In the same chapter where Timothy is admonished to lay hold on eternal life we are informed that we will have to wait until the “time to come” to lay hold upon it. “Charge them that are rich in this world, that they be not highminded, nor trust in uncertain riches, but in the living God, who giveth us richly all things to enjoy; that they do good, that they be rich in good works, ready to distribute, willing to communicate; laying up in store for themselves a good foundation against the time to come, that they may lay hold on eternal life” (1 Tim. 6: 17-19). Jesus, in the following statement, says that we get eternal life after we lose our lives: “He that loveth his life shall lose it; and he that hateth his life in this world shall keep it unto life eternal” (John. 12:25). Not only does the preceding passage tell us that we do not get eternal life in this world, but the following states that we get it in the world to come: “And he said unto them, Verily I say unto you, There is no man that hath left house, or parents, or brethren, wife, or children, for the kingdom of God’s sake, who shall not receive many fold more in this present time, and in the world to come life everlasting” (Luke 18: 29-30). Matthew 25, from the thirty-first verse to the close of the chapter, gives us a view of the final judgment, and tells us that after the judgment the righteous shall go away “into life eternal.” (verse 46) We can only go into a thing when we are outside of it. If the righteous had been in eternal life before this time, they could not get into it. From these scriptures it is unmistakably plain that we do not actually get eternal life until the time to come, in the world to come.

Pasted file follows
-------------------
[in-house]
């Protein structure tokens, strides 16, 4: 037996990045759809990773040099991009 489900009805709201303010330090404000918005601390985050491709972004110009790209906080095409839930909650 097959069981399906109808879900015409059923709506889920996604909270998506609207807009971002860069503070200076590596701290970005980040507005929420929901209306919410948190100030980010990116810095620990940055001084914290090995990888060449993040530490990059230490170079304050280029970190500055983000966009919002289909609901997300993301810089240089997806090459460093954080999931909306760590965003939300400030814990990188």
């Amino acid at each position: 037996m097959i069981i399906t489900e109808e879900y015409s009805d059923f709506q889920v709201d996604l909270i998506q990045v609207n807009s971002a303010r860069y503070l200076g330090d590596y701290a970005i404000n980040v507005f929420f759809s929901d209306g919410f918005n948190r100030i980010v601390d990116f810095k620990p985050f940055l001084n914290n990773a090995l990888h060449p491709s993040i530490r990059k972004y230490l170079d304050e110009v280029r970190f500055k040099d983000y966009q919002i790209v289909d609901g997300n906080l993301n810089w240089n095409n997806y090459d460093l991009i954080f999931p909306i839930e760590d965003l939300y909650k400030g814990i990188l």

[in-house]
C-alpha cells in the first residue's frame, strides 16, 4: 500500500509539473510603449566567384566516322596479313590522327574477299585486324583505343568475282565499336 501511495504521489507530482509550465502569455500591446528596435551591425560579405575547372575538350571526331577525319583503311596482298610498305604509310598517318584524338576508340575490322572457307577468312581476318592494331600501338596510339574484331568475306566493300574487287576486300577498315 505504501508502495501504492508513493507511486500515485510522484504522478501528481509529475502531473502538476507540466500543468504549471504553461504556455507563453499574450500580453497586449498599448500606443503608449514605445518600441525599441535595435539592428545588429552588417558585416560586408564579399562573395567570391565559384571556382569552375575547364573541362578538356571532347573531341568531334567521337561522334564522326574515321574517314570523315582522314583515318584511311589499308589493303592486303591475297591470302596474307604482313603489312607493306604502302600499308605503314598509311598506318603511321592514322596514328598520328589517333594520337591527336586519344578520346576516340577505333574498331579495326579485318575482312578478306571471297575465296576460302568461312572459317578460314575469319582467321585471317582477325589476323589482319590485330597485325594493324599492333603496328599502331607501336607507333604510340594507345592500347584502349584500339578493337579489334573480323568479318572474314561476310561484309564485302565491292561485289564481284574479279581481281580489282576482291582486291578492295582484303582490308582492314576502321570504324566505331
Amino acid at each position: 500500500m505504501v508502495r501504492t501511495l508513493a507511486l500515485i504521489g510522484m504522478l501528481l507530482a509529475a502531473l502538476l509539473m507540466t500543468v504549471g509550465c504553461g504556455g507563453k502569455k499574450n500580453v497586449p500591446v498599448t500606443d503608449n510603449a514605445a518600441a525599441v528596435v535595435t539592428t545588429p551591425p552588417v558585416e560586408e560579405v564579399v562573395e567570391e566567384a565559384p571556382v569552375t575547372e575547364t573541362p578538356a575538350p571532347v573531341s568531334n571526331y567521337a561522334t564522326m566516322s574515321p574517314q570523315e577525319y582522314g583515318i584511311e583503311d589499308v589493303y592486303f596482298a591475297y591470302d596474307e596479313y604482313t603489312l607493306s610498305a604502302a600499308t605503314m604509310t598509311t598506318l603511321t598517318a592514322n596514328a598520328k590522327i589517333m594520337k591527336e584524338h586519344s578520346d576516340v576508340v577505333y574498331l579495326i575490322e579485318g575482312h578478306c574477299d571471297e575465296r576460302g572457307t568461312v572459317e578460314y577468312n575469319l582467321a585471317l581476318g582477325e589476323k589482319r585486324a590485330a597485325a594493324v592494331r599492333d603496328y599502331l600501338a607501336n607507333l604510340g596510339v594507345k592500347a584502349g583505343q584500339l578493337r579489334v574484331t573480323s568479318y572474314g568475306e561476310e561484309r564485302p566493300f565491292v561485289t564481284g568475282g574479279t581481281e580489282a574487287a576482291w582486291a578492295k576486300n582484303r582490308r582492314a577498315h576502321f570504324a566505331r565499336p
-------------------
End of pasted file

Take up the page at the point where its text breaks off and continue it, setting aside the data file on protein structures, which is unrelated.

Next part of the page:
Heirs In The Time To Come